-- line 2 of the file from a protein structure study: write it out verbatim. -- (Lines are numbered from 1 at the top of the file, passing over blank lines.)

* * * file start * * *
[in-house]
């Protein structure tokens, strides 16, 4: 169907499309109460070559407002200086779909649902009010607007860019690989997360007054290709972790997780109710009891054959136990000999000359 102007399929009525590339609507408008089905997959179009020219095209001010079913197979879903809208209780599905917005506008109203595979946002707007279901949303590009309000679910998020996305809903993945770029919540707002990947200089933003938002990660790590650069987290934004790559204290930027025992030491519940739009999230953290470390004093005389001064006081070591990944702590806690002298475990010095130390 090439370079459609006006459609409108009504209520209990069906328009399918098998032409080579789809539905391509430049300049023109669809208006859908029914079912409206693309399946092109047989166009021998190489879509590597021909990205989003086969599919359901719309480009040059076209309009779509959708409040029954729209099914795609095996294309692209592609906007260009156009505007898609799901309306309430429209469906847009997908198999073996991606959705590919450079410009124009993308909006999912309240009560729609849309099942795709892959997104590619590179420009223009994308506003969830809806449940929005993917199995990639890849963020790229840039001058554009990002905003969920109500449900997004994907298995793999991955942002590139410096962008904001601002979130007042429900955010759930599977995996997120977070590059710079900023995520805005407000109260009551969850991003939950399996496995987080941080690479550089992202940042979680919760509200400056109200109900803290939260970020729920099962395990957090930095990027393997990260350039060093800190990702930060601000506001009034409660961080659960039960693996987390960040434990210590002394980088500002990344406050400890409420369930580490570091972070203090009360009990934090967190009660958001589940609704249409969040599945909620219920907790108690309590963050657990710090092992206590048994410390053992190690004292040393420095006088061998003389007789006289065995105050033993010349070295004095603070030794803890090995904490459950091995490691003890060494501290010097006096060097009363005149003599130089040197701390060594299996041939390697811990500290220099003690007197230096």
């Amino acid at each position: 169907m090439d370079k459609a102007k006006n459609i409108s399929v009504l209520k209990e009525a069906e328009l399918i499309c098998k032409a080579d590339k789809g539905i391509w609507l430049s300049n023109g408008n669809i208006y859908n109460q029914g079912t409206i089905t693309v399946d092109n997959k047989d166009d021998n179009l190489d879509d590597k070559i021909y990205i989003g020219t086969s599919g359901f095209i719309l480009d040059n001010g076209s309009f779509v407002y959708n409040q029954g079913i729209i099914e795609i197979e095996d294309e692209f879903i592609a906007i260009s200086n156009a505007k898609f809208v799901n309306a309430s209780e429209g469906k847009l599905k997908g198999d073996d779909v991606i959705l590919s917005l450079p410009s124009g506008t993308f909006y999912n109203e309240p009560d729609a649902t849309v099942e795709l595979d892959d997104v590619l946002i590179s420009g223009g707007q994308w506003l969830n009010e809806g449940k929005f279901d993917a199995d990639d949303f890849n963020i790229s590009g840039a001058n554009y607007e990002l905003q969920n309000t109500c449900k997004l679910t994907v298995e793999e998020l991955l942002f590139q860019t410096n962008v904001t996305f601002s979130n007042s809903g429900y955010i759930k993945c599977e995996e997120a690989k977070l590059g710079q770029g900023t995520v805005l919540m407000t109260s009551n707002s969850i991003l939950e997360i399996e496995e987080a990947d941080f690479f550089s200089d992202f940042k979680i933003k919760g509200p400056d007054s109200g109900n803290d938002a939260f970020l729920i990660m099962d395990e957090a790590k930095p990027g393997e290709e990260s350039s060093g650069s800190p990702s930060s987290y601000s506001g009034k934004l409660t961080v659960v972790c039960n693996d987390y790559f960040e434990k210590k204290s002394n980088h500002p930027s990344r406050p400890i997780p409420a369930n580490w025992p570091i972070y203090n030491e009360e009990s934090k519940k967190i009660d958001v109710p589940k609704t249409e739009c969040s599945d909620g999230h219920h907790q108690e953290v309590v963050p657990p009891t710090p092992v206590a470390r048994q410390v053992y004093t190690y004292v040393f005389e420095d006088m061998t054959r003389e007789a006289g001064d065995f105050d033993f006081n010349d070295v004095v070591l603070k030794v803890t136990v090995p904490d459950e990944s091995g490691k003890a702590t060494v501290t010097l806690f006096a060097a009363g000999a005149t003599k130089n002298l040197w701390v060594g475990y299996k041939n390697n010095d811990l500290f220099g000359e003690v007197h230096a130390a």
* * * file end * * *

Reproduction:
């Protein structure tokens, strides 16, 4: 169907499309109460070559407002200086779909649902009010607007860019690989997360007054290709972790997780109710009891054959136990000999000359 102007399929009525590339609507408008089905997959179009020219095209001010079913197979879903809208209780599905917005506008109203595979946002707007279901949303590009309000679910998020996305809903993945770029919540707002990947200089933003938002990660790590650069987290934004790559204290930027025992030491519940739009999230953290470390004093005389001064006081070591990944702590806690002298475990010095130390 090439370079459609006006459609409108009504209520209990069906328009399918098998032409080579789809539905391509430049300049023109669809208006859908029914079912409206693309399946092109047989166009021998190489879509590597021909990205989003086969599919359901719309480009040059076209309009779509959708409040029954729209099914795609095996294309692209592609906007260009156009505007898609799901309306309430429209469906847009997908198999073996991606959705590919450079410009124009993308909006999912309240009560729609849309099942795709892959997104590619590179420009223009994308506003969830809806449940929005993917199995990639890849963020790229840039001058554009990002905003969920109500449900997004994907298995793999991955942002590139410096962008904001601002979130007042429900955010759930599977995996997120977070590059710079900023995520805005407000109260009551969850991003939950399996496995987080941080690479550089992202940042979680919760509200400056109200109900803290939260970020729920099962395990957090930095990027393997990260350039060093800190990702930060601000506001009034409660961080659960039960693996987390960040434990210590002394980088500002990344406050400890409420369930580490570091972070203090009360009990934090967190009660958001589940609704249409969040599945909620219920907790108690309590963050657990710090092992206590048994410390053992190690004292040393420095006088061998003389007789006289065995105050033993010349070295004095603070030794803890090995904490459950091995490691003890060494501290010097006096060097009363005149003599130089040197701390060594299996041939390697811990500290220099003690007197230096």